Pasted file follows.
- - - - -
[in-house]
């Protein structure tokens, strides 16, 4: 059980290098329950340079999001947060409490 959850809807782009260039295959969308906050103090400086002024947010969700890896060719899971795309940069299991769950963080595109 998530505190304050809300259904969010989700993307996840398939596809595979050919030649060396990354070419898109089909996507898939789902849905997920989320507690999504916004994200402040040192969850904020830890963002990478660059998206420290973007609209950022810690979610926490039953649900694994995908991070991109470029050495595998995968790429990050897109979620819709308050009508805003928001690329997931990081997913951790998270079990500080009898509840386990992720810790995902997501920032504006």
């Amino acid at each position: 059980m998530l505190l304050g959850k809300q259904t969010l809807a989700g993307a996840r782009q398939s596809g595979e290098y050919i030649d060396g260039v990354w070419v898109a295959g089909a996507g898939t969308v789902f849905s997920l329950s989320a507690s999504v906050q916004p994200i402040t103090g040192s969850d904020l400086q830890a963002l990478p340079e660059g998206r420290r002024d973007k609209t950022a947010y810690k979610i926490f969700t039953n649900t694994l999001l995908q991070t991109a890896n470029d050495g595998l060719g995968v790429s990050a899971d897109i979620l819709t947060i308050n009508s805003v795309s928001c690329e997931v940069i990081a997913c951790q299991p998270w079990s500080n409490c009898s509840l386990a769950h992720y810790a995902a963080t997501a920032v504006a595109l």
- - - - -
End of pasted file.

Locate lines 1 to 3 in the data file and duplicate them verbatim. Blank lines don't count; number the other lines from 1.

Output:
[in-house]
């Protein structure tokens, strides 16, 4: 059980290098329950340079999001947060409490 959850809807782009260039295959969308906050103090400086002024947010969700890896060719899971795309940069299991769950963080595109 998530505190304050809300259904969010989700993307996840398939596809595979050919030649060396990354070419898109089909996507898939789902849905997920989320507690999504916004994200402040040192969850904020830890963002990478660059998206420290973007609209950022810690979610926490039953649900694994995908991070991109470029050495595998995968790429990050897109979620819709308050009508805003928001690329997931990081997913951790998270079990500080009898509840386990992720810790995902997501920032504006």
């Amino acid at each position: 059980m998530l505190l304050g959850k809300q259904t969010l809807a989700g993307a996840r782009q398939s596809g595979e290098y050919i030649d060396g260039v990354w070419v898109a295959g089909a996507g898939t969308v789902f849905s997920l329950s989320a507690s999504v906050q916004p994200i402040t103090g040192s969850d904020l400086q830890a963002l990478p340079e660059g998206r420290r002024d973007k609209t950022a947010y810690k979610i926490f969700t039953n649900t694994l999001l995908q991070t991109a890896n470029d050495g595998l060719g995968v790429s990050a899971d897109i979620l819709t947060i308050n009508s805003v795309s928001c690329e997931v940069i990081a997913c951790q299991p998270w079990s500080n409490c009898s509840l386990a769950h992720y810790a995902a963080t997501a920032v504006a595109l």